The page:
What came of it was Table 725.144 NEC, which lets you know that the Ethernet part of PoE breaks down after 45-degrees Celsius, and to be TIA-568 compliant, the horizontal must be 24AWG or larger.

“If you’re running the optimized cat5e 22-gauge, you can bundle all the way up to 91 cables,” said Potterf. “If you’re doing 23-gauge cat6 or cat6a, which is probably what most people are pulling these days, you’re good up to 61 cables. Even with cat5e, you’re good up to 37 cables.

“No surprise, because the plastics industry funded the study, but there is a plastic additive that you can put on your cable and suddenly the problem goes away. You could also stop building giant trunks,” he said.

A Supervillain Emerges

They didn’t see satisfaction in the NEC. They didn’t see the benefit that, over a certain threshold, an electrician needs to pull the PoE cable.

“We said no. The stuff is low voltage. No fire hazard, no shock hazard, and the concerns about cable heating are overblown and they only occur in really large bundles. We can solve that. We can self-police. No problem,” says Potterf. “NEC said, ‘This is great.’”

In order to understand what happened next, there are certain distinctions to be made:

  • Standard – PoE is a standard. If you don’t comply with a standard, the worst that will happen is that it won’t work right.
  • Code – A code is written by a third-party organization (not the government) that is suggested to become law. It doesn’t become law until it’s adopted, and various jurisdictions will do various levels of edits before adoption.
  • Law – A law is brought forth by legislators and is enforced by the government.

The National Electrical Code defines Class 1, Class 2, and Class 3 circuits.

PoE was defined as Class 2, which didn’t require a license or permit to pull cable. Then 90W PoE was ratified, and the people that installed high-voltage AC realized that they make a lot of money on the lighting package, and this wasn’t good for their industry.

pulling PoE cable

 

Legislation popped up in almost a dozen states that called for an electrician’s license in order to run PoE – each with the same conflicting messaging:

PoE is dangerous! – Not really, people do it every day. Remember the time you moved your desk and had to unplug your phone and plug it back in? That violates the laws that were being put in motion.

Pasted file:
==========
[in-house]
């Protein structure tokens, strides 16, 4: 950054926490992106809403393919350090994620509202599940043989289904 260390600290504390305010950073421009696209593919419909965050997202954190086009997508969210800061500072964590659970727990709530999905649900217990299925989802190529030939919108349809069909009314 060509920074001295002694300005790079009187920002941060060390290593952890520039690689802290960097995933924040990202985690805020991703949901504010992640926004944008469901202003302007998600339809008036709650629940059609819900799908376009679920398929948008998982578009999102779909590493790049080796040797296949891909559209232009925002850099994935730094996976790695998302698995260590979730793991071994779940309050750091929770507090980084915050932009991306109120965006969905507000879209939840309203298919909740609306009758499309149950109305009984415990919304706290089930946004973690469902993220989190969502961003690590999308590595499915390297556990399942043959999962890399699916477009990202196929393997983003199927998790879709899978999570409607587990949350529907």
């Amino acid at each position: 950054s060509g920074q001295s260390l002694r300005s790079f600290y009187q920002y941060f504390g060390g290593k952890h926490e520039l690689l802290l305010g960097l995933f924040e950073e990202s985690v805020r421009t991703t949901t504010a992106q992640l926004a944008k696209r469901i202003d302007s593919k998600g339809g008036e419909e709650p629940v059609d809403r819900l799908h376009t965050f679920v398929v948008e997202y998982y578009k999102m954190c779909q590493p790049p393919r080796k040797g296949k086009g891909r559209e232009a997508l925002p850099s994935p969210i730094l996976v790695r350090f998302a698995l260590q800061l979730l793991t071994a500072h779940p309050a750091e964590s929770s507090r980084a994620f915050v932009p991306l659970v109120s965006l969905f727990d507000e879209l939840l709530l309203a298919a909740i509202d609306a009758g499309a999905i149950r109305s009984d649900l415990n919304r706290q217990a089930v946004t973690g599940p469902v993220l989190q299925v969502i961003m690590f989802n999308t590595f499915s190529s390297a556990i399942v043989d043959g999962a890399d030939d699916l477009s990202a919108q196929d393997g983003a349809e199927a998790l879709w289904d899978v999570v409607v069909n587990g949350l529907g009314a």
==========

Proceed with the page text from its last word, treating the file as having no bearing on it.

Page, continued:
PoE is a new technology that recently appeared, and is having a unique impact that is sudden, abrupt, and unpredicted! – PoE has been around for 20 years. Cisco invented it, and invented it to be safe. That’s why the company got involved when things happened.

Pulling PoE cable should be done by electricians! – Yes, if they’re trained. However, there is nothing on the electrician’s exam that has anything to do with PoE.

You must have this big, educational event in order to become a PoE installer! – “In high school, I taught Boy Scouts to pull cat5,” says Potterf. “It’s not hard. You can learn the proper technique quickly.”

Still, in a dozen states integrators were in peril. That’s when Cisco and the NSCA got involved.

In Maryland, for example, they were actually trying to make things better by bringing a patchwork in licensure into a statewide license. Cisco dug in to help, making sure the language was right.

Texas was the exact opposite, a torpedo at PoE. Cisco simply explained what it actually meant, and once legislature knew, it went away.

Here They Come to Save the Day

In the end, Cisco and the NSCA were able to fight the legislation so that there was either no effect or an actual gain in the benefit to integrators in terms of pulling PoE cable.

“This is truly about survival, and what we had to do this year to make sure that our members would be here and still be in business,” says Chuck Wilson, executive director of the NSCA. “This was a harsh reality that we had to face that we did not see coming.

Read Next: Selling AV Products Outside the Channel Isn’t Only a Bad Idea—It May Be Illegal

“We went to work on that, looking at all of the emerging technologies and trying to pinpoint where all the battlegrounds would be. What are we fighting over with all these other industries. It came down to one little thing, which is PoE,” he says.

“It became something that turned into a whole slew of unintended consequences that we had to defend our position on,” says Wilson.

Defend they did, and thanks to Cisco and the NSCA your technicians aren’t required to go get electrician’s licenses. In lieu of a thank you, just make sure you open the action item emails from the NSCA moving forward – next time they might need your help to save yourselves.

About the Author

Jonathan Blackwood
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Jonathan Blackwood is the former Editorial Director of Commercial Integrator and TechDecisions. Jonathan writes about technologies that help to innovate and improve practices for technology integration companies of all sizes. He is especially interested in the business side of integration, as well as future technology opportunities.